Sometimes the Web is about entertainment. But more often, it's about finding what you want and moving on. Many sites would do well to keep that in mind. Almost 70 percent of consumers recently polled by Jupiter Research said they leave Web sites when they can't quickly find what they're looking for; likewise, they don't have patience for disorganization or unnecessary bells and whistles.
In fact, most consumers can't take advantage of enhanced Web site designs. According to Nielsen NetRatings, little more than 1 in 10 US households online access the Web through a high-speed connection - a necessity for viewing streaming files and other graphically intensive features. And 84 percent of users say that slow download times, which are magnified by graphics and animation files, send them away. That's more than the percent of Net users who bail because they can't find what they're looking for.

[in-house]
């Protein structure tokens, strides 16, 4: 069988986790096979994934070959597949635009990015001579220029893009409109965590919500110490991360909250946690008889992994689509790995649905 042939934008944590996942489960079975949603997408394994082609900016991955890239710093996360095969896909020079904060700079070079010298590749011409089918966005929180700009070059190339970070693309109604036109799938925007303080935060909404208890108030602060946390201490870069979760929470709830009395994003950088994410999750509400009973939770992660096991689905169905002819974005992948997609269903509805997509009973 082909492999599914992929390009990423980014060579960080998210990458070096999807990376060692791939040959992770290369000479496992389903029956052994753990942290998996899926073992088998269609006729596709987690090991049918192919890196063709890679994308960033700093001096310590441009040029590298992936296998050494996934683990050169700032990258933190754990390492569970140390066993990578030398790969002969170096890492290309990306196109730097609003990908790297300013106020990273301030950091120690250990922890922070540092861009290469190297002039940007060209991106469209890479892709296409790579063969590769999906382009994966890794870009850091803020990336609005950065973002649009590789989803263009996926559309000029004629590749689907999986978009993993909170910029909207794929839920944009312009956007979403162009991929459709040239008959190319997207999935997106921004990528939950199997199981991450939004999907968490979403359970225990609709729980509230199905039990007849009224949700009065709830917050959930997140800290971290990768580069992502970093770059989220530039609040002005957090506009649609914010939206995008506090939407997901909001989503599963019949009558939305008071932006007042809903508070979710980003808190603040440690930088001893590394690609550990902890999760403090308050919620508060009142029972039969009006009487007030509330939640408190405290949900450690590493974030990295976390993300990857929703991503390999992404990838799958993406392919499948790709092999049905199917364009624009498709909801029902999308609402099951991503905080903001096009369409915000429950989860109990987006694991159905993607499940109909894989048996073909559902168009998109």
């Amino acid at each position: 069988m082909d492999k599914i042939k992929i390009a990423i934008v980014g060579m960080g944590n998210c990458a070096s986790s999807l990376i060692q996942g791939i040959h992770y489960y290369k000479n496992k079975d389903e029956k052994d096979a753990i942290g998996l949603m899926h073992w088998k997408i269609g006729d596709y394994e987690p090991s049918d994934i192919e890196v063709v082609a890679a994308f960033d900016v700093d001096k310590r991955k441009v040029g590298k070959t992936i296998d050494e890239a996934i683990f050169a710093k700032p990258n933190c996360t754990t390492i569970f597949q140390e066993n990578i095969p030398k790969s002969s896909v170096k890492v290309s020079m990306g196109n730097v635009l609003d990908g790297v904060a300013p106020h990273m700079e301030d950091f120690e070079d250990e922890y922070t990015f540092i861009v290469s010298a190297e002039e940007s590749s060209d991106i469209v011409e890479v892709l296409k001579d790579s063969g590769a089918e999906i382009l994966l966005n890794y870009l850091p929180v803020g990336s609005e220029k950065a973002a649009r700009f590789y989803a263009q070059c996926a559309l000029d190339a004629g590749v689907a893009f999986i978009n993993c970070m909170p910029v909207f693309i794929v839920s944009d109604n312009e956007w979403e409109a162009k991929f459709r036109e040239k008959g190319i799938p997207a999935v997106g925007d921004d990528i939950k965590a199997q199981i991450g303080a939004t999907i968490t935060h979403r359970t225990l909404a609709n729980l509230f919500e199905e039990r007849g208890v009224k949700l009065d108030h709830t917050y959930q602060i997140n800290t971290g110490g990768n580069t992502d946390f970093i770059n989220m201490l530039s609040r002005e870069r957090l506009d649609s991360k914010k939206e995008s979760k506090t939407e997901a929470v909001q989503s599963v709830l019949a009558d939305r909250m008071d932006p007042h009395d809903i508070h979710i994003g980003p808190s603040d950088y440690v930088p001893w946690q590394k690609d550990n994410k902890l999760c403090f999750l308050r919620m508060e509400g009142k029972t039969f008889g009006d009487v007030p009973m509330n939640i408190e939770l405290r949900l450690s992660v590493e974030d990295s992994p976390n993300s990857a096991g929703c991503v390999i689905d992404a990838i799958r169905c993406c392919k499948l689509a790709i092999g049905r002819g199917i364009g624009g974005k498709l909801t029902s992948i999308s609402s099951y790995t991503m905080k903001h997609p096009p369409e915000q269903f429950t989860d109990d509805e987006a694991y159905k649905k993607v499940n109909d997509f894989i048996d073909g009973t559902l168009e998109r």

What's more, use of high screen resolution and color settings has declined in the past year. Only about 32 percent of Net users configure their monitors to take advantage of the 16 million colors potentially available, according to MyComputer.com. Last year, 35 percent of users set their monitors to display that number of colors. Where resolution is concerned, most Net users keep their settings in the midrange level of 800 by 600 pixels.
"A user needs from a Web site only what that site does best and most often," says Edward Guttman, lead designer at Web development company Viant. "Only if you can prove that users will get added value through enhanced site features are they worthwhile."
Keeping design simple trims building and managing costs. And that may be good news for businesses looking to pinch a few pennies as they build or redesign their sites. Last year 61 percent of Net businesses spent less than US$10,000 on site-related costs, according to ActivMedia Research.